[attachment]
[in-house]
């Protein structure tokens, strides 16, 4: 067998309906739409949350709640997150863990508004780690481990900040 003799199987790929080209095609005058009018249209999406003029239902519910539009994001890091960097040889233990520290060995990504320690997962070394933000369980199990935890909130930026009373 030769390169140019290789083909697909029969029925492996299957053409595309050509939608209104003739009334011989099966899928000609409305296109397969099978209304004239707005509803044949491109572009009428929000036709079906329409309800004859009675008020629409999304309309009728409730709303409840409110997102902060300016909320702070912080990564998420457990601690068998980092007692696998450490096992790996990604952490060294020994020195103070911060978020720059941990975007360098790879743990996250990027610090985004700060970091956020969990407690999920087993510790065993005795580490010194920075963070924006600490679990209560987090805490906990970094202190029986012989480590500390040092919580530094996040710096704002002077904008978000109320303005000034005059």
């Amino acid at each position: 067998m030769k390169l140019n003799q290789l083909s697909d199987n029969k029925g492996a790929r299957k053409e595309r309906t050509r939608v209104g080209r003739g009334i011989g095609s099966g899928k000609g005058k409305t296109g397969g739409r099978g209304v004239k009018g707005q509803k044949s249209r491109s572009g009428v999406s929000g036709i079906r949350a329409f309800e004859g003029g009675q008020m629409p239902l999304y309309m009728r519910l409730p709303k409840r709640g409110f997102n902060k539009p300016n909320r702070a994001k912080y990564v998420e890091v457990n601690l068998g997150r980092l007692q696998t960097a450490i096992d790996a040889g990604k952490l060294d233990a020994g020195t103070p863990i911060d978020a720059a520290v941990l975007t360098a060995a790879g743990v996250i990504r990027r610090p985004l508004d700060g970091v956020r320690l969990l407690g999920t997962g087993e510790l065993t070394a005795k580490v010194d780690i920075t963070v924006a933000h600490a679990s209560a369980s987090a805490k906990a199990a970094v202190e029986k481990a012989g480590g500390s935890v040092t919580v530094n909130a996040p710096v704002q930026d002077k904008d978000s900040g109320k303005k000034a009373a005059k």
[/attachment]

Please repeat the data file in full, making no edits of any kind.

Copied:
[in-house]
């Protein structure tokens, strides 16, 4: 067998309906739409949350709640997150863990508004780690481990900040 003799199987790929080209095609005058009018249209999406003029239902519910539009994001890091960097040889233990520290060995990504320690997962070394933000369980199990935890909130930026009373 030769390169140019290789083909697909029969029925492996299957053409595309050509939608209104003739009334011989099966899928000609409305296109397969099978209304004239707005509803044949491109572009009428929000036709079906329409309800004859009675008020629409999304309309009728409730709303409840409110997102902060300016909320702070912080990564998420457990601690068998980092007692696998450490096992790996990604952490060294020994020195103070911060978020720059941990975007360098790879743990996250990027610090985004700060970091956020969990407690999920087993510790065993005795580490010194920075963070924006600490679990209560987090805490906990970094202190029986012989480590500390040092919580530094996040710096704002002077904008978000109320303005000034005059």
């Amino acid at each position: 067998m030769k390169l140019n003799q290789l083909s697909d199987n029969k029925g492996a790929r299957k053409e595309r309906t050509r939608v209104g080209r003739g009334i011989g095609s099966g899928k000609g005058k409305t296109g397969g739409r099978g209304v004239k009018g707005q509803k044949s249209r491109s572009g009428v999406s929000g036709i079906r949350a329409f309800e004859g003029g009675q008020m629409p239902l999304y309309m009728r519910l409730p709303k409840r709640g409110f997102n902060k539009p300016n909320r702070a994001k912080y990564v998420e890091v457990n601690l068998g997150r980092l007692q696998t960097a450490i096992d790996a040889g990604k952490l060294d233990a020994g020195t103070p863990i911060d978020a720059a520290v941990l975007t360098a060995a790879g743990v996250i990504r990027r610090p985004l508004d700060g970091v956020r320690l969990l407690g999920t997962g087993e510790l065993t070394a005795k580490v010194d780690i920075t963070v924006a933000h600490a679990s209560a369980s987090a805490k906990a199990a970094v202190e029986k481990a012989g480590g500390s935890v040092t919580v530094n909130a996040p710096v704002q930026d002077k904008d978000s900040g109320k303005k000034a009373a005059k």